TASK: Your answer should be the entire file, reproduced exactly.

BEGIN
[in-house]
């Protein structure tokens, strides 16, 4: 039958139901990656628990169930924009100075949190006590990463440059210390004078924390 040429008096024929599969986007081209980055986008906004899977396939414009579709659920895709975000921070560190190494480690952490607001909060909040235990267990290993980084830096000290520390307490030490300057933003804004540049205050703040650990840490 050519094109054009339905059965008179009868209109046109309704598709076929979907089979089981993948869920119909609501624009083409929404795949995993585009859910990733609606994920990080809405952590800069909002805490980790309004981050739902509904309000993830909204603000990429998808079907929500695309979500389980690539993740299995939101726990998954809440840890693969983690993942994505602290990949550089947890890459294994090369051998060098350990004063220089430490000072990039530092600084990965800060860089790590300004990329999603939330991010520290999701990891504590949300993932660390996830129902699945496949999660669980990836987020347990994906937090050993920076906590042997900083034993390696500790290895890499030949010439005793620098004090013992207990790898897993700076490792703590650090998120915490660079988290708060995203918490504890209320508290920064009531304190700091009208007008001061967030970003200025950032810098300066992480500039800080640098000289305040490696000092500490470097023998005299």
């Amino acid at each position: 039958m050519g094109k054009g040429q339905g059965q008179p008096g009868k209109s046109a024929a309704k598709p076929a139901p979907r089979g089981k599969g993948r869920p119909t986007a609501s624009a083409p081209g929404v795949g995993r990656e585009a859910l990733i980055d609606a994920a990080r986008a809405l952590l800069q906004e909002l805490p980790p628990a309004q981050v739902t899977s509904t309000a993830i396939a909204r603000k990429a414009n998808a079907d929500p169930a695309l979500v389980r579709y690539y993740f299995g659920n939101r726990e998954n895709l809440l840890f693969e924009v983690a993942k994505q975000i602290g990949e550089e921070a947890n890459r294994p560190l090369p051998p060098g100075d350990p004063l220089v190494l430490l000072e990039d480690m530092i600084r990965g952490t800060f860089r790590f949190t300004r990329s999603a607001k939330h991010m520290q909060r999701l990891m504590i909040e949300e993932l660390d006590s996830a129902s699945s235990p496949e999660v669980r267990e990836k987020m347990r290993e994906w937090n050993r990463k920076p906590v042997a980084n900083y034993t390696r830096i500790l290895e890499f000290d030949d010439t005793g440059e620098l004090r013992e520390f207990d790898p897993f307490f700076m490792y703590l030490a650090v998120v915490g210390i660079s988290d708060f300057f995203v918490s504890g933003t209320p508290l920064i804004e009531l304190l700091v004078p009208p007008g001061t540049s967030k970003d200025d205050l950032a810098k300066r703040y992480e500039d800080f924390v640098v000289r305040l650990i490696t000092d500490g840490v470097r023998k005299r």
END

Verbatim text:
[in-house]
């Protein structure tokens, strides 16, 4: 039958139901990656628990169930924009100075949190006590990463440059210390004078924390 040429008096024929599969986007081209980055986008906004899977396939414009579709659920895709975000921070560190190494480690952490607001909060909040235990267990290993980084830096000290520390307490030490300057933003804004540049205050703040650990840490 050519094109054009339905059965008179009868209109046109309704598709076929979907089979089981993948869920119909609501624009083409929404795949995993585009859910990733609606994920990080809405952590800069909002805490980790309004981050739902509904309000993830909204603000990429998808079907929500695309979500389980690539993740299995939101726990998954809440840890693969983690993942994505602290990949550089947890890459294994090369051998060098350990004063220089430490000072990039530092600084990965800060860089790590300004990329999603939330991010520290999701990891504590949300993932660390996830129902699945496949999660669980990836987020347990994906937090050993920076906590042997900083034993390696500790290895890499030949010439005793620098004090013992207990790898897993700076490792703590650090998120915490660079988290708060995203918490504890209320508290920064009531304190700091009208007008001061967030970003200025950032810098300066992480500039800080640098000289305040490696000092500490470097023998005299």
């Amino acid at each position: 039958m050519g094109k054009g040429q339905g059965q008179p008096g009868k209109s046109a024929a309704k598709p076929a139901p979907r089979g089981k599969g993948r869920p119909t986007a609501s624009a083409p081209g929404v795949g995993r990656e585009a859910l990733i980055d609606a994920a990080r986008a809405l952590l800069q906004e909002l805490p980790p628990a309004q981050v739902t899977s509904t309000a993830i396939a909204r603000k990429a414009n998808a079907d929500p169930a695309l979500v389980r579709y690539y993740f299995g659920n939101r726990e998954n895709l809440l840890f693969e924009v983690a993942k994505q975000i602290g990949e550089e921070a947890n890459r294994p560190l090369p051998p060098g100075d350990p004063l220089v190494l430490l000072e990039d480690m530092i600084r990965g952490t800060f860089r790590f949190t300004r990329s999603a607001k939330h991010m520290q909060r999701l990891m504590i909040e949300e993932l660390d006590s996830a129902s699945s235990p496949e999660v669980r267990e990836k987020m347990r290993e994906w937090n050993r990463k920076p906590v042997a980084n900083y034993t390696r830096i500790l290895e890499f000290d030949d010439t005793g440059e620098l004090r013992e520390f207990d790898p897993f307490f700076m490792y703590l030490a650090v998120v915490g210390i660079s988290d708060f300057f995203v918490s504890g933003t209320p508290l920064i804004e009531l304190l700091v004078p009208p007008g001061t540049s967030k970003d200025d205050l950032a810098k300066r703040y992480e500039d800080f924390v640098v000289r305040l650990i490696t000092d500490g840490v470097r023998k005299r």